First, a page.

Noble Will Use Credit Lines, Bridge Loans to Finance Purchase of Frontier
Noble Corp., the world’s second- largest offshore oil driller based on fleet size, agreed to buy FDR Holdings Ltd. from a private equity fund managed by the Carlyle Group and Riverstone Holdings LLC, valuing the drilling company at $2.16 billion.
The purchase is expected to add immediately to Noble’s cash flow and is likely to boost its earnings starting in 2011 when two so-called Bully-class rigs are expected to start working, the Geneva, Switzerland-based company said in a statement today.
The acquisition takes advantage of current low prices for drilling companies because of uncertainty around U.S. standards for deep-water drilling, said Philip Weiss, an analyst with Argus Research Co. in New York. Weiss has a “buy” rating on Noble, with a target price of $55 a share, and owns shares.
“Prices are cheap, and Noble’s a strong financial company, so it’s trying to take advantage of its position while prices are low,” he said. “I don’t think there’s anybody who thinks that deep-water activities are going to stop.”
The federal government suspended deep-water drilling for oil and natural gas after the Deepwater Horizon rig exploded on April 20 and sank two days later, causing the biggest oil spill in U.S. history. The rig was owned by Geneva-based Transocean and leased to BP Plc.
Noble rose 72 cents, or 2.5 percent, to $30 as of 4 p.m. in New York Stock Exchange composite trading. Noble has fallen 26 percent this year.
Noble, the largest supplier of jack-up rigs to Mexico, will gain six floating drilling rigs in the acquisition, including two joint-venture-owned Bully-class drillships, according to the statement.
The purchase of FDR, formerly known as Frontier Drilling, will give Noble an Arctic-class drillship and floating production vessel, which they do not currently have in their fleet, said Weiss. FDR, a Cayman Island-based company, bought all shares in Frontier Drilling in 2004, removing it from the Oslo Stock Exchange and making it a closely held company.
After the deal’s expected closing by the end of July, Noble will still have less than half the number of rigs in Transocean Ltd.’s fleet, according to Noble’s presentation slides today.
Noble is still looking for more acquisitions, said Chief Executive Officer David Williams.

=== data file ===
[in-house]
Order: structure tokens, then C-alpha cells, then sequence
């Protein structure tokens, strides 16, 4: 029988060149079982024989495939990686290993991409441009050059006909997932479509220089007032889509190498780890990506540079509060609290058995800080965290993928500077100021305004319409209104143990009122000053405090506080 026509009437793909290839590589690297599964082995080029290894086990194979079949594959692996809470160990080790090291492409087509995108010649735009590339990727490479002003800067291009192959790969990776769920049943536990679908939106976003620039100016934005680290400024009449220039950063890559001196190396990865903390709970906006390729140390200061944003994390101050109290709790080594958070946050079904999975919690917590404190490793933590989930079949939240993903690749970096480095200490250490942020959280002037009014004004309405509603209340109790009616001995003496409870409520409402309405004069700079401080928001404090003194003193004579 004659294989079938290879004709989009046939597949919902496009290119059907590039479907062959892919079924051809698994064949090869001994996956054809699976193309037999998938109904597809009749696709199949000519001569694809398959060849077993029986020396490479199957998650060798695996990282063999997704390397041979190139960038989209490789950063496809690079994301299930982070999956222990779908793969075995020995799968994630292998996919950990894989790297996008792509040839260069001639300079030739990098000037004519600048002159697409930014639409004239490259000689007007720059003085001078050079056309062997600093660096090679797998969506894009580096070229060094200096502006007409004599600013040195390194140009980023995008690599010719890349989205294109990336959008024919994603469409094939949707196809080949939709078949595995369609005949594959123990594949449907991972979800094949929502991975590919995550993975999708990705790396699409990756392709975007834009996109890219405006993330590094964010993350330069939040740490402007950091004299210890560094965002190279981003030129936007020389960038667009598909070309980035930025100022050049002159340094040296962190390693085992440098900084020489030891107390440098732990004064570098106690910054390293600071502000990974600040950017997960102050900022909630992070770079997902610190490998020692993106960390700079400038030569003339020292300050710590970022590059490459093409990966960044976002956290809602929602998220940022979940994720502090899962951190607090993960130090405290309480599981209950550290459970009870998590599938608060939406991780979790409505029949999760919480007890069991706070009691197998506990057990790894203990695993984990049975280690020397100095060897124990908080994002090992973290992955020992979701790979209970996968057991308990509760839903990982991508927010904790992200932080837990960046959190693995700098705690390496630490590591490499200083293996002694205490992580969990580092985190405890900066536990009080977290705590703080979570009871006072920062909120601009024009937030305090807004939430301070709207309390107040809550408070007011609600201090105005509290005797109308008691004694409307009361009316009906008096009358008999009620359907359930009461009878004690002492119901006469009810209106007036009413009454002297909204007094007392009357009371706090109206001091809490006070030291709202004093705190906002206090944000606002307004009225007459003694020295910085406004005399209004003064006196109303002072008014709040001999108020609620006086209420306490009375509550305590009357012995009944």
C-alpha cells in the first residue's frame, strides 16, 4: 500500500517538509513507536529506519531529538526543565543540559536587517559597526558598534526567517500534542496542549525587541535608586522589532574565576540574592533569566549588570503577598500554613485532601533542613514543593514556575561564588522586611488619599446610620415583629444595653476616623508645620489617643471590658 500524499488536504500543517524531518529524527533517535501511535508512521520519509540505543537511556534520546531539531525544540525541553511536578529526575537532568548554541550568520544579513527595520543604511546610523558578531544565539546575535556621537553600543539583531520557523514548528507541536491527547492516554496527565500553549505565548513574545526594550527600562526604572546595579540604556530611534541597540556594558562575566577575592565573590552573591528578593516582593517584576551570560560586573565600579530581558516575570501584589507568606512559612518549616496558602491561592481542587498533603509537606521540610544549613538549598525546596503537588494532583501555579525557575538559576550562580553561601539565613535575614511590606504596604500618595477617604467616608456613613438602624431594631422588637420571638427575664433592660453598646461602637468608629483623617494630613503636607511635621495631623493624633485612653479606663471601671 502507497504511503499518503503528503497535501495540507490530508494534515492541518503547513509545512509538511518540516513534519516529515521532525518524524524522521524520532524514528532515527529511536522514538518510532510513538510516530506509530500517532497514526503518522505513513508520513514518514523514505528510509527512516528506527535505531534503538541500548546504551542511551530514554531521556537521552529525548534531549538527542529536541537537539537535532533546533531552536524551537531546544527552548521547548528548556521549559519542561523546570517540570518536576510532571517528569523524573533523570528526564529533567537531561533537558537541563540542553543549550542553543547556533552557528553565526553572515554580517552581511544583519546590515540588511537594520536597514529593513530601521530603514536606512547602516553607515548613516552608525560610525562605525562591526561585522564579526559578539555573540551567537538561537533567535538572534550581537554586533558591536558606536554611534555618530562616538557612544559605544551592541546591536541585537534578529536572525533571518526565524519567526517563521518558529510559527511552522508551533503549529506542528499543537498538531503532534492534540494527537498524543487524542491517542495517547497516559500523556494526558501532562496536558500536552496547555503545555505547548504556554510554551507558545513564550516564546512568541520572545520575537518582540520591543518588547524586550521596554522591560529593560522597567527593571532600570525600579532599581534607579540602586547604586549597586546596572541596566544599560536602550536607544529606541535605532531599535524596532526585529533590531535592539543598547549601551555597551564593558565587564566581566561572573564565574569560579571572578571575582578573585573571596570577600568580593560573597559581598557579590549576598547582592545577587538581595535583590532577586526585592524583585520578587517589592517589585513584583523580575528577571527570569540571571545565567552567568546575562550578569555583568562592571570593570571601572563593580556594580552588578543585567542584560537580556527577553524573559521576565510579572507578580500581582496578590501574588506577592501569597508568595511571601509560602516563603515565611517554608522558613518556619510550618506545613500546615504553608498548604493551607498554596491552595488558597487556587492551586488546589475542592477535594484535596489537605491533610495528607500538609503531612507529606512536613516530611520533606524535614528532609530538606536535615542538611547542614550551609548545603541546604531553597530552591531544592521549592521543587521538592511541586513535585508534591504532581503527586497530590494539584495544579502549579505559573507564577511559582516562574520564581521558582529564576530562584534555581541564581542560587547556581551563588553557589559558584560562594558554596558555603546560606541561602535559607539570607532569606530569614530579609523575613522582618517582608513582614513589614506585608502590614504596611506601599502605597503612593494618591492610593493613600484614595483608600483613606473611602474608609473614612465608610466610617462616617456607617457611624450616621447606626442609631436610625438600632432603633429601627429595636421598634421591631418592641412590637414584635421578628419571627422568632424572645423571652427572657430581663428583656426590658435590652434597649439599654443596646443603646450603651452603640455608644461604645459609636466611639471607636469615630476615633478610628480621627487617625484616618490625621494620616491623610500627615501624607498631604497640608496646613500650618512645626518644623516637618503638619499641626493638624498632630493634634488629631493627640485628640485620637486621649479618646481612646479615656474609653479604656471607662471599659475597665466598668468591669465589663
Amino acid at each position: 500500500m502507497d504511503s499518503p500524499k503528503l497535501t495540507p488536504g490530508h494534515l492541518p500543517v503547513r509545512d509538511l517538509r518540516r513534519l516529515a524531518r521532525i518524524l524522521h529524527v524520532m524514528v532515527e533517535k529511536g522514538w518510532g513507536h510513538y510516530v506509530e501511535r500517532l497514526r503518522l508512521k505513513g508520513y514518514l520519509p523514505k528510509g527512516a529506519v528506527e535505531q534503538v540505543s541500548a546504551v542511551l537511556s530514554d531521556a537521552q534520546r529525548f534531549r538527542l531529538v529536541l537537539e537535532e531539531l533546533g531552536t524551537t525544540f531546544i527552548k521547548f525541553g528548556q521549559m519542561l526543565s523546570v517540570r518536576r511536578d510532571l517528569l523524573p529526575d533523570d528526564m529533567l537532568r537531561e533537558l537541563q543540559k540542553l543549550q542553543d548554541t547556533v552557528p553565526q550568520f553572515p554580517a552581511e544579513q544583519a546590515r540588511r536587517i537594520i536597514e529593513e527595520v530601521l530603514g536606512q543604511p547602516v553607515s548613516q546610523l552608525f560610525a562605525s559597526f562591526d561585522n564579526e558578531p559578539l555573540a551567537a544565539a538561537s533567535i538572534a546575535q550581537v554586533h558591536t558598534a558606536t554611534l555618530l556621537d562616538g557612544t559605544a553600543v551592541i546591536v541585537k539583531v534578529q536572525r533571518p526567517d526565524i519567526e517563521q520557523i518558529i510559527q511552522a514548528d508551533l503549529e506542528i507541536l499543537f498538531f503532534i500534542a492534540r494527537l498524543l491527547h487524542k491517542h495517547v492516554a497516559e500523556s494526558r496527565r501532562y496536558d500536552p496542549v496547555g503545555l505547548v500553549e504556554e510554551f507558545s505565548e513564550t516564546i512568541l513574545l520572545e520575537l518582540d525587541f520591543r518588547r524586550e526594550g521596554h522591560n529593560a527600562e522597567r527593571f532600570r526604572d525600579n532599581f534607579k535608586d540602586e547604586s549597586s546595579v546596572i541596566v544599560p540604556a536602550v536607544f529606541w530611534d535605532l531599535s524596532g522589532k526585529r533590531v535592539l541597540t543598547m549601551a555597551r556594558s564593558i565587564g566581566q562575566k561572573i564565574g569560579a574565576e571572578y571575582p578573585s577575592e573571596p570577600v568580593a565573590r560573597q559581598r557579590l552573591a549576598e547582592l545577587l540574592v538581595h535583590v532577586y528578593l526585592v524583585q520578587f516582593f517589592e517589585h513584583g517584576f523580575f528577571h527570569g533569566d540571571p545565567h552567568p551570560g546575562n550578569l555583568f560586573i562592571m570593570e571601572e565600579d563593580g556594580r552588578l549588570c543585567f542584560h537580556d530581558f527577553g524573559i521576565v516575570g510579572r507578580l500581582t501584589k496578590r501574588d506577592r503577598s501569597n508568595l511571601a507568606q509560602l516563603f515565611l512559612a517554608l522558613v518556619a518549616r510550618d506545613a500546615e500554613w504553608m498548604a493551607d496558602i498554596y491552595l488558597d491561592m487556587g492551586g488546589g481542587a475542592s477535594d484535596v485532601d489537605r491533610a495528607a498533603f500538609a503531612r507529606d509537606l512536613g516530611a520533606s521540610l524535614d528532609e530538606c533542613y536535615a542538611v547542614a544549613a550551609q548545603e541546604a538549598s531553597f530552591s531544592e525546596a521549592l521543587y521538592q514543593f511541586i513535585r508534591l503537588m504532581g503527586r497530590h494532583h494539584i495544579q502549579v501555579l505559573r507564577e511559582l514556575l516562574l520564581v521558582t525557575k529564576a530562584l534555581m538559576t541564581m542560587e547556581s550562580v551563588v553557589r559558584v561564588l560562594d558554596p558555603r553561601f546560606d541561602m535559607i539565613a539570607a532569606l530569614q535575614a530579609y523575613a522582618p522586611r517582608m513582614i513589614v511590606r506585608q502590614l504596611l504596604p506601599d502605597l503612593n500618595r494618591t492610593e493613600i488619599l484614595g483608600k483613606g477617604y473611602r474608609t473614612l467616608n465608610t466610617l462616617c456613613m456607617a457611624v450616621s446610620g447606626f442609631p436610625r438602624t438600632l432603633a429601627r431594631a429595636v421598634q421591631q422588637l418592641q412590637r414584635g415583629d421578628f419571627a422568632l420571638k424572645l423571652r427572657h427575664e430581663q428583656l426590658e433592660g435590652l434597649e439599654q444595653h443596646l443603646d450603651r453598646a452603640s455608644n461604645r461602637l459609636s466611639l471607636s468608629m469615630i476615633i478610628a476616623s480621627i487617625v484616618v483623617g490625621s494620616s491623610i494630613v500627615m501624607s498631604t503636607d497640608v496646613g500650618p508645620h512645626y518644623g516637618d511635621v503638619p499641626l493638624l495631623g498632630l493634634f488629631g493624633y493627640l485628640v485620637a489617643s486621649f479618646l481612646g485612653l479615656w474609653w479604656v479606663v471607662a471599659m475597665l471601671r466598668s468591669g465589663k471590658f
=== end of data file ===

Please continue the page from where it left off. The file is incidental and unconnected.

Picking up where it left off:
“There’re still opportunities out there,” he said today on a conference call with analysts and investors. “We’re not done by any means.”
The FDR deal is an extension of Noble’s mid- and deep-water presence and positions it for growth in new market segments, he said.
Noble said it will pay cash for the company, using its existing bank credit facility and an $800 million bridge credit line. The $2.16 billion price includes Frontier’s debt. Frontier currently has approximately $311 million of non-recourse project financing, and construction obligations on the two Bully rigs.
Noble ended the first quarter with no net debt, Weiss said.
“They’re using their balance sheet to expand their fleet when it’s a good time to be doing it,” Lewis Kreps, an analyst at C.K. Cooper & Co. in Dallas who rates Noble shares “buy” and doesn’t own any, said in a telephone interview. “The combination with Shell and Frontier, all of it meshed together quite well.”
If the purchase of FDR is completed, Noble said it has agreements with Royal Dutch Shell Plc for 10-year contracts for two ultra-deepwater drillships.
One is Noble’s Globetrotter drillship under construction and set for delivery in the second half of 2011. The other could be a newly built ship or one that Noble acquires from another contractor or from a ship yard, Williams said.
Shell will be able to immediately suspend the contracts, if necessary, on any rigs operating in the Gulf of Mexico during U.S. limitations on deep-water drilling, according to Noble’s statement. As it stands today, that would impact a total of three rigs for Noble and FDR, Williams said on the call.
Shell will pay Noble a suspension rate, should the drilling plans be put on hold.
Noble was advised by Simmons & Co., Barclays Capital and SunTrust Robinson Humphrey. Goldman Sachs acted as financial adviser to FDR and FBR Capital Markets acted as adviser to certain shareholders of FDR, according to the statement.